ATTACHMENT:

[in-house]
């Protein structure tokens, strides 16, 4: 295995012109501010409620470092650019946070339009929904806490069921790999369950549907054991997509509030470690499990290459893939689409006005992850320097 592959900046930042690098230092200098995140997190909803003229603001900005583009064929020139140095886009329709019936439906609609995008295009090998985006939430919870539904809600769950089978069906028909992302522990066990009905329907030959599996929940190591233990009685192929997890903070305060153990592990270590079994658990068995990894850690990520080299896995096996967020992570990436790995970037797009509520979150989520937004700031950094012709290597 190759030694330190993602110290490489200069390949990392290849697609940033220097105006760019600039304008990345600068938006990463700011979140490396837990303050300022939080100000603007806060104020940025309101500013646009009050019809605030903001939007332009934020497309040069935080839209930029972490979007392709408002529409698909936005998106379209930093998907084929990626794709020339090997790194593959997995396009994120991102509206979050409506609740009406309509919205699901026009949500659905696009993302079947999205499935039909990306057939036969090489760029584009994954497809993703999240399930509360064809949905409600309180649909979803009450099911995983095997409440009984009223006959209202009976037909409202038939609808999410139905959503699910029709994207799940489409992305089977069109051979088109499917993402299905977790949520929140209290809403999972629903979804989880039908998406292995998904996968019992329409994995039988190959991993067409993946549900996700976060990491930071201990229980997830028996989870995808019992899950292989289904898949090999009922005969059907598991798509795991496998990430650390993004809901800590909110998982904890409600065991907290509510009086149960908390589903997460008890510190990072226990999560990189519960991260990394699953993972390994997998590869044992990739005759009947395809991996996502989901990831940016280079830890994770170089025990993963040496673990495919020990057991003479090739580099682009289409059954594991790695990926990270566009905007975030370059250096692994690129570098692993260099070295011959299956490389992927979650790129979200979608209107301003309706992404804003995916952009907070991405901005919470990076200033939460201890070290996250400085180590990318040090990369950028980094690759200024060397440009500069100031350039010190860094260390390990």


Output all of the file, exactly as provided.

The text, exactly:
[in-house]
């Protein structure tokens, strides 16, 4: 295995012109501010409620470092650019946070339009929904806490069921790999369950549907054991997509509030470690499990290459893939689409006005992850320097 592959900046930042690098230092200098995140997190909803003229603001900005583009064929020139140095886009329709019936439906609609995008295009090998985006939430919870539904809600769950089978069906028909992302522990066990009905329907030959599996929940190591233990009685192929997890903070305060153990592990270590079994658990068995990894850690990520080299896995096996967020992570990436790995970037797009509520979150989520937004700031950094012709290597 190759030694330190993602110290490489200069390949990392290849697609940033220097105006760019600039304008990345600068938006990463700011979140490396837990303050300022939080100000603007806060104020940025309101500013646009009050019809605030903001939007332009934020497309040069935080839209930029972490979007392709408002529409698909936005998106379209930093998907084929990626794709020339090997790194593959997995396009994120991102509206979050409506609740009406309509919205699901026009949500659905696009993302079947999205499935039909990306057939036969090489760029584009994954497809993703999240399930509360064809949905409600309180649909979803009450099911995983095997409440009984009223006959209202009976037909409202038939609808999410139905959503699910029709994207799940489409992305089977069109051979088109499917993402299905977790949520929140209290809403999972629903979804989880039908998406292995998904996968019992329409994995039988190959991993067409993946549900996700976060990491930071201990229980997830028996989870995808019992899950292989289904898949090999009922005969059907598991798509795991496998990430650390993004809901800590909110998982904890409600065991907290509510009086149960908390589903997460008890510190990072226990999560990189519960991260990394699953993972390994997998590869044992990739005759009947395809991996996502989901990831940016280079830890994770170089025990993963040496673990495919020990057991003479090739580099682009289409059954594991790695990926990270566009905007975030370059250096692994690129570098692993260099070295011959299956490389992927979650790129979200979608209107301003309706992404804003995916952009907070991405901005919470990076200033939460201890070290996250400085180590990318040090990369950028980094690759200024060397440009500069100031350039010190860094260390390990």